Stop The Clock

 

I’m not sure I could have found more fitting thoughts for my 100th post. (because it’s all about numbers in the end..)

Motherhood, for me at least, can boil down to something a simple as a number or two. Or twenty.

In the first few postpartum months I developed some OCD-like habits. I had read about postpartum anxiety and depression, so I figured a little postpartum OCD wasn’t too far out of the norm.

My top habit was the tendency to count when things got stressful.

EZ wouldn’t go to sleep? I’d strap him in a baby carrier and go for a walk outside, or around the kitchen when the weather was bad, and begin to count.

100, 99, 98, 97, 96, 95, 94, 93, 92, 91…

I’d start with a whisper, then slowly continue to count down in my head until he fell asleep. The rhythmic counting was soothing for both of us.

As an newborn, I would place him on the couch next to me while he napped and I would sit, entranced, as I counted his breaths, watching the steady rise and fall of his chest.

1…..2…..3…..4…..5…..6…..7…..8…..9…..10…..

At night, I would count the amount of times he woke up, and then would count down in between them until I fell back asleep.

1, 2, 3, 4, 5, 6, 7, 8, 9…

Right from the start I counted as he nursed. I still remember my doula instructing me to count to make sure that he was taking enough sips. Was I feeding him enough? Did he get enough milk? Was he growing? Was he satisfied? These thoughts would squirm around in my brain as I counted.

25, 26, 27, 28, 29, 30… sips

I came to rely on my various countdowns, ticking off numbers in my head like it was second nature.

While my counting seemed to evolve around stressful situations, they soon began to bleed into other areas and I had (what I would consider) good countdowns as well.

Smiles.

Laughs.

Words.

As EZ grew and changed, I found that my countdowns changed with him. Now I find that my countdowns have more to do with increments of time.

“10 minutes until dinner’s ready!”

“5 more minutes of TV then it’s getting shut off!”

“We’re leaving in 2 minutes, get ready!”

EZ seems keen on this type of countdown as well.

“1 more minute? pleeeeeeeeeeease?”

Gone are the days where I would walk around, counting down almost 500 times over to get EZ to sleep. No longer do I worry about how many sips of my milk he needs in order to keep growing, as he is more than capable of inhaling 3 course meals. I now only count his breaths when he has the rare illness, sleeping in my arms and flushed with fever.

I don’t want to know how many seconds tick by when we’re hanging out on the couch, all snuggled up and reading together. Sometimes I even keep him up a minute or two later when it’s bedtime so we can chat a bit longer about our days.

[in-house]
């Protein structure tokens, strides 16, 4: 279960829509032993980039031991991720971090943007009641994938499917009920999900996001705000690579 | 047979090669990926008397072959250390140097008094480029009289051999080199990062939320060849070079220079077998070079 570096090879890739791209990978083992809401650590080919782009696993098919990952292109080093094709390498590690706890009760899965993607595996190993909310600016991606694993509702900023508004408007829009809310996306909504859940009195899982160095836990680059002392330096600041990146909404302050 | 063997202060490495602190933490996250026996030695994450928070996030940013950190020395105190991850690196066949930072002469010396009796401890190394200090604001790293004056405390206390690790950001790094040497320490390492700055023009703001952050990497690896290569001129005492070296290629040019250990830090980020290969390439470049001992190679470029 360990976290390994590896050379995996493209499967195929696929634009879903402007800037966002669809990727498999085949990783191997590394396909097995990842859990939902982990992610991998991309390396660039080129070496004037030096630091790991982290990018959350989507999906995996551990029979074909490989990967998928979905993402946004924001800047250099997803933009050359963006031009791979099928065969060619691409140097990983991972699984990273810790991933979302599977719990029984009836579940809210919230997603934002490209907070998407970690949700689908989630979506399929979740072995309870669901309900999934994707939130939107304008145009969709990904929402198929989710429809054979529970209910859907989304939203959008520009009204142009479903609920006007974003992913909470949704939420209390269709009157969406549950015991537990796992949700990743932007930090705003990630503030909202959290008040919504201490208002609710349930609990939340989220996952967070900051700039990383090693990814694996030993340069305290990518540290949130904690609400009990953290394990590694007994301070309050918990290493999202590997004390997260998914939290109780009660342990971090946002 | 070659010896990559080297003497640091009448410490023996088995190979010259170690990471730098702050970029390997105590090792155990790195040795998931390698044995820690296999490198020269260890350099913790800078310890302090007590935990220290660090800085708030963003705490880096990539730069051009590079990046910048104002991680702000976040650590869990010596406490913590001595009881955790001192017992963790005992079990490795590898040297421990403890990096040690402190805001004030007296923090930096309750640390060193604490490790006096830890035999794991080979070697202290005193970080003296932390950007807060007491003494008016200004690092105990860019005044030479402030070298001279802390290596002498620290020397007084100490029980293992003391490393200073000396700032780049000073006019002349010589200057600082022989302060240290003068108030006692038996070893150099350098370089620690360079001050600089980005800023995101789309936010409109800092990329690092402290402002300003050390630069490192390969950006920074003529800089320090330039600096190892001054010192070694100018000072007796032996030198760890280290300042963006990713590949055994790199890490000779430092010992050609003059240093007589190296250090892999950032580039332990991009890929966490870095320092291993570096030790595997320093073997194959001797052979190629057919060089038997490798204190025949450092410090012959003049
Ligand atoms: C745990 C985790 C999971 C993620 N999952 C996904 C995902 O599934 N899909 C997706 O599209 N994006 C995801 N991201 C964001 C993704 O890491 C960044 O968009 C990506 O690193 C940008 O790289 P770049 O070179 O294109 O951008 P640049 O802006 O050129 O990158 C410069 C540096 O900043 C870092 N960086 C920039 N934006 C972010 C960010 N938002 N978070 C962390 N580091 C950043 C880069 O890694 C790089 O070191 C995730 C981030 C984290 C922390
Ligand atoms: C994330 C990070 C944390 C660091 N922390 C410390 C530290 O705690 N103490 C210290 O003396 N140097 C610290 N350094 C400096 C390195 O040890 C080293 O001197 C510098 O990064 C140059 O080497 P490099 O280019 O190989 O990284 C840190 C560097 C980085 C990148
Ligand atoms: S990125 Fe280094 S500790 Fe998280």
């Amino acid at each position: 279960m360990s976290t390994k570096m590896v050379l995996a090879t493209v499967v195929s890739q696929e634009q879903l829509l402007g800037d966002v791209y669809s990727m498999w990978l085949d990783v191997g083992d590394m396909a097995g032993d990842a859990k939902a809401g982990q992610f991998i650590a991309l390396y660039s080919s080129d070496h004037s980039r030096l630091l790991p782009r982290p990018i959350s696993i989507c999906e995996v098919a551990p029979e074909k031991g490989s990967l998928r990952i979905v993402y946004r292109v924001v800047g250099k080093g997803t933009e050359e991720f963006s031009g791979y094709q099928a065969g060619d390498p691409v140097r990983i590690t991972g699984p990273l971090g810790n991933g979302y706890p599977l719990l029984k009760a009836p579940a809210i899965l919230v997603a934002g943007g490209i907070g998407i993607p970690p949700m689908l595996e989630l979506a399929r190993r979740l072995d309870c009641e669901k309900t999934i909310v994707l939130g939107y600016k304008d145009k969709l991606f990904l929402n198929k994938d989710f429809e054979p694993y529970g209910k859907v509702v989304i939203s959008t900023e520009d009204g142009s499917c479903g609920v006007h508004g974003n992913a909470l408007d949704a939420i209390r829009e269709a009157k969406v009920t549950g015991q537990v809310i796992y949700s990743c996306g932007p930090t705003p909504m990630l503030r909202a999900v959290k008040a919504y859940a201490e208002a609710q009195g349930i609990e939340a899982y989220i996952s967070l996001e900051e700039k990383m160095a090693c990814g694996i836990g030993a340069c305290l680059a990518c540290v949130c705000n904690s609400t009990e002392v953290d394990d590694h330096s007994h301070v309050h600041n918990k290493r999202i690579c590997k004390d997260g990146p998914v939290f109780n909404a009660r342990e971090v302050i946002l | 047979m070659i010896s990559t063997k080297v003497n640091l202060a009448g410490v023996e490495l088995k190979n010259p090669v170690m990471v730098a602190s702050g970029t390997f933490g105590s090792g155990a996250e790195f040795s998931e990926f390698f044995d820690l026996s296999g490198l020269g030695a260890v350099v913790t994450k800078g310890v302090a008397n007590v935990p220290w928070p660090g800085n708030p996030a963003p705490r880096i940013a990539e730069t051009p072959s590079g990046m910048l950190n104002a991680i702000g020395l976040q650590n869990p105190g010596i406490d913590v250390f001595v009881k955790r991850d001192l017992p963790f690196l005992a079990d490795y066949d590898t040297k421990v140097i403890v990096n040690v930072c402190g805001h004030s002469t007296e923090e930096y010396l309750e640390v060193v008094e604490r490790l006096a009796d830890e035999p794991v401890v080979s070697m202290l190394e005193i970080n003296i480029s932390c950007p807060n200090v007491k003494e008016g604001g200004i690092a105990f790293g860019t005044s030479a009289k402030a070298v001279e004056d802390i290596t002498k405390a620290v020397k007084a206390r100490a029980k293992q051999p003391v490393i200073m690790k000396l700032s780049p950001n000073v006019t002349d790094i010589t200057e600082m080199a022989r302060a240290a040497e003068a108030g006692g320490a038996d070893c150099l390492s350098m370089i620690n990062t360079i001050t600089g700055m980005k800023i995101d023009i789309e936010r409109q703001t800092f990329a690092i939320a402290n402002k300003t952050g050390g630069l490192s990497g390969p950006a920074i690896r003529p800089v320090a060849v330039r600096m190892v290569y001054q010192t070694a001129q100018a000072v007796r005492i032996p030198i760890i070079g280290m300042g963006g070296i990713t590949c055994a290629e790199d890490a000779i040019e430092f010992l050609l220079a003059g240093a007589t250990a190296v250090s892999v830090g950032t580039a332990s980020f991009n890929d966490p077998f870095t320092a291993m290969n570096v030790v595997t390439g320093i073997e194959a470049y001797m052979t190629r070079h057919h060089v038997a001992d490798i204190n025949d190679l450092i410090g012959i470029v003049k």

The time seems to move too quickly for my liking now, so I’m do my best to actively stop focusing on it when the urge arises. While I know that I can’t always stop the clock, I can do my best to ignore it for the time being, seeing as it will only speed up with each passing year.

6 thoughts on “Stop The Clock

  1. aw, thanks Sarah! I definitely think it’s helpful to know I’m not alone in these thoughts. Sarah Manley (aka Nerdyapplebottom) over on Google+ (yes! i go all out with the social media buzz, ha!) shared her own counting story that resonated with me, and again, made me feel that we’re all in this together…

  2. When O was born I found myself counting constantly as a way to manage my frustrations and anxiety. Especially when sleep time was at hand. I must have counted to a hundred a dozen times over some nights. But recently I’ve been able to find some zen in it, and recognize that these moment are fleeting, and wishing them away is fruitless. I still do it, but now I feel like it’s more to keep track of time, so I don’t spend an hour awake in a rocking chair, than it is to help me through a frustrating moment.

  3. Anne-Marie – you might not count anymore than delicious fingers and toes…or you might find more things to count – but at least you’ll know you’re in excellent company😉

    TMae – it’s definitely interesting to see how our own coping skills evolve as our kids do. It’s so amazing to me to hear of more moms who have done similar things, and I wonder why things like this aren’t talked about more often?

  4. I am a counter by nature too. I count my steps while I walk, I count stairs, I count candy, etc, etc. I am glad that I am not counting too many things with the girls though. I am learning to just appreciate each moment as they come. 🙂

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